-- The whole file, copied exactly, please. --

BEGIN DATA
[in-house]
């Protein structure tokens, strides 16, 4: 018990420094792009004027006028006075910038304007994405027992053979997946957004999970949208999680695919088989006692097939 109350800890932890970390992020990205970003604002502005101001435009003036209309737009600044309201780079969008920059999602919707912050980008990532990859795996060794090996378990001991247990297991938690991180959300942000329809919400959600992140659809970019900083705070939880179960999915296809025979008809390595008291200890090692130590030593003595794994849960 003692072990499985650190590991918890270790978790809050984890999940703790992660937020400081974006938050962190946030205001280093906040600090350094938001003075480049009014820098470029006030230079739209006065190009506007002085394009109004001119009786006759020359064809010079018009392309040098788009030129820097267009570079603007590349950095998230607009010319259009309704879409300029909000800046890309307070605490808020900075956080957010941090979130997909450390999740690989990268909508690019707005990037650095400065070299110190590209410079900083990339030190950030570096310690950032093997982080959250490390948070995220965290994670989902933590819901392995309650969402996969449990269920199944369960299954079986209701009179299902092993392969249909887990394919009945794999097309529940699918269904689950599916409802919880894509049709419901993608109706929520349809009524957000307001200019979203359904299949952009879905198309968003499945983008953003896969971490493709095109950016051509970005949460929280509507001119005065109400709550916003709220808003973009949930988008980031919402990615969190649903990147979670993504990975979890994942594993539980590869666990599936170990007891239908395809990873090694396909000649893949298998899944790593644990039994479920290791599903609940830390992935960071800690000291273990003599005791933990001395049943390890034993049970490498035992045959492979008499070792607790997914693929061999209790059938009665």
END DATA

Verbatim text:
[in-house]
């Protein structure tokens, strides 16, 4: 018990420094792009004027006028006075910038304007994405027992053979997946957004999970949208999680695919088989006692097939 109350800890932890970390992020990205970003604002502005101001435009003036209309737009600044309201780079969008920059999602919707912050980008990532990859795996060794090996378990001991247990297991938690991180959300942000329809919400959600992140659809970019900083705070939880179960999915296809025979008809390595008291200890090692130590030593003595794994849960 003692072990499985650190590991918890270790978790809050984890999940703790992660937020400081974006938050962190946030205001280093906040600090350094938001003075480049009014820098470029006030230079739209006065190009506007002085394009109004001119009786006759020359064809010079018009392309040098788009030129820097267009570079603007590349950095998230607009010319259009309704879409300029909000800046890309307070605490808020900075956080957010941090979130997909450390999740690989990268909508690019707005990037650095400065070299110190590209410079900083990339030190950030570096310690950032093997982080959250490390948070995220965290994670989902933590819901392995309650969402996969449990269920199944369960299954079986209701009179299902092993392969249909887990394919009945794999097309529940699918269904689950599916409802919880894509049709419901993608109706929520349809009524957000307001200019979203359904299949952009879905198309968003499945983008953003896969971490493709095109950016051509970005949460929280509507001119005065109400709550916003709220808003973009949930988008980031919402990615969190649903990147979670993504990975979890994942594993539980590869666990599936170990007891239908395809990873090694396909000649893949298998899944790593644990039994479920290791599903609940830390992935960071800690000291273990003599005791933990001395049943390890034993049970490498035992045959492979008499070792607790997914693929061999209790059938009665």